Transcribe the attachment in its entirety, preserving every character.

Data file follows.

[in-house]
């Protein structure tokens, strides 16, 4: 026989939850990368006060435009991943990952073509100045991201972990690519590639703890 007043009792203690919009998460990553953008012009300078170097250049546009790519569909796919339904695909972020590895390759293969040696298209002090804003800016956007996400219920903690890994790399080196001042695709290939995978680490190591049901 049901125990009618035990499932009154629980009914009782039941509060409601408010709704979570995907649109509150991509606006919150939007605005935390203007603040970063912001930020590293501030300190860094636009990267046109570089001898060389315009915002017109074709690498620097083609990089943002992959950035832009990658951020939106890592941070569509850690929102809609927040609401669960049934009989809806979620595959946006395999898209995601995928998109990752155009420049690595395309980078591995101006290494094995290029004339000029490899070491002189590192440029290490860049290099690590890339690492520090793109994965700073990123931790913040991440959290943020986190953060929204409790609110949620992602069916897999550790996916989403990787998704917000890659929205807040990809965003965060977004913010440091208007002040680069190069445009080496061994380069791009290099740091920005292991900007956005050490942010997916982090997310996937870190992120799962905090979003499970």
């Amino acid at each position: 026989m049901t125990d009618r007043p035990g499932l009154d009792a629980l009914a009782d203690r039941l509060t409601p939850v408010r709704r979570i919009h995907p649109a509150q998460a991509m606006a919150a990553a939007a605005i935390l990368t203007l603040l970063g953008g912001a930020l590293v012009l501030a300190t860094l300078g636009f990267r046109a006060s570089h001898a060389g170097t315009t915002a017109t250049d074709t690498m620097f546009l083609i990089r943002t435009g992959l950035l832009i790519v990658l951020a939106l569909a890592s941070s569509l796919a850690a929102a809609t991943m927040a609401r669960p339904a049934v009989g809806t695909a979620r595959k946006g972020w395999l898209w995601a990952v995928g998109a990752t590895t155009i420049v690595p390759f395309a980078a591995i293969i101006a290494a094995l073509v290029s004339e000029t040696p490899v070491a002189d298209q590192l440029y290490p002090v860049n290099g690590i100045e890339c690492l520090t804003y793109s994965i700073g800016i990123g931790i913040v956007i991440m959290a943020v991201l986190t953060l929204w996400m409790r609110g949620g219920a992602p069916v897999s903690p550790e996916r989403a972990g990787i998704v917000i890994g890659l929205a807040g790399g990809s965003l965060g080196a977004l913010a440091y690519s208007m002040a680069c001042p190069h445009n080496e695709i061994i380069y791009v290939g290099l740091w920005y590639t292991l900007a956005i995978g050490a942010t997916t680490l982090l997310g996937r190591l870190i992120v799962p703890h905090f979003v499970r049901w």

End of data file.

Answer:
[in-house]
């Protein structure tokens, strides 16, 4: 026989939850990368006060435009991943990952073509100045991201972990690519590639703890 007043009792203690919009998460990553953008012009300078170097250049546009790519569909796919339904695909972020590895390759293969040696298209002090804003800016956007996400219920903690890994790399080196001042695709290939995978680490190591049901 049901125990009618035990499932009154629980009914009782039941509060409601408010709704979570995907649109509150991509606006919150939007605005935390203007603040970063912001930020590293501030300190860094636009990267046109570089001898060389315009915002017109074709690498620097083609990089943002992959950035832009990658951020939106890592941070569509850690929102809609927040609401669960049934009989809806979620595959946006395999898209995601995928998109990752155009420049690595395309980078591995101006290494094995290029004339000029490899070491002189590192440029290490860049290099690590890339690492520090793109994965700073990123931790913040991440959290943020986190953060929204409790609110949620992602069916897999550790996916989403990787998704917000890659929205807040990809965003965060977004913010440091208007002040680069190069445009080496061994380069791009290099740091920005292991900007956005050490942010997916982090997310996937870190992120799962905090979003499970």
């Amino acid at each position: 026989m049901t125990d009618r007043p035990g499932l009154d009792a629980l009914a009782d203690r039941l509060t409601p939850v408010r709704r979570i919009h995907p649109a509150q998460a991509m606006a919150a990553a939007a605005i935390l990368t203007l603040l970063g953008g912001a930020l590293v012009l501030a300190t860094l300078g636009f990267r046109a006060s570089h001898a060389g170097t315009t915002a017109t250049d074709t690498m620097f546009l083609i990089r943002t435009g992959l950035l832009i790519v990658l951020a939106l569909a890592s941070s569509l796919a850690a929102a809609t991943m927040a609401r669960p339904a049934v009989g809806t695909a979620r595959k946006g972020w395999l898209w995601a990952v995928g998109a990752t590895t155009i420049v690595p390759f395309a980078a591995i293969i101006a290494a094995l073509v290029s004339e000029t040696p490899v070491a002189d298209q590192l440029y290490p002090v860049n290099g690590i100045e890339c690492l520090t804003y793109s994965i700073g800016i990123g931790i913040v956007i991440m959290a943020v991201l986190t953060l929204w996400m409790r609110g949620g219920a992602p069916v897999s903690p550790e996916r989403a972990g990787i998704v917000i890994g890659l929205a807040g790399g990809s965003l965060g080196a977004l913010a440091y690519s208007m002040a680069c001042p190069h445009n080496e695709i061994i380069y791009v290939g290099l740091w920005y590639t292991l900007a956005i995978g050490a942010t997916t680490l982090l997310g996937r190591l870190i992120v799962p703890h905090f979003v499970r049901w």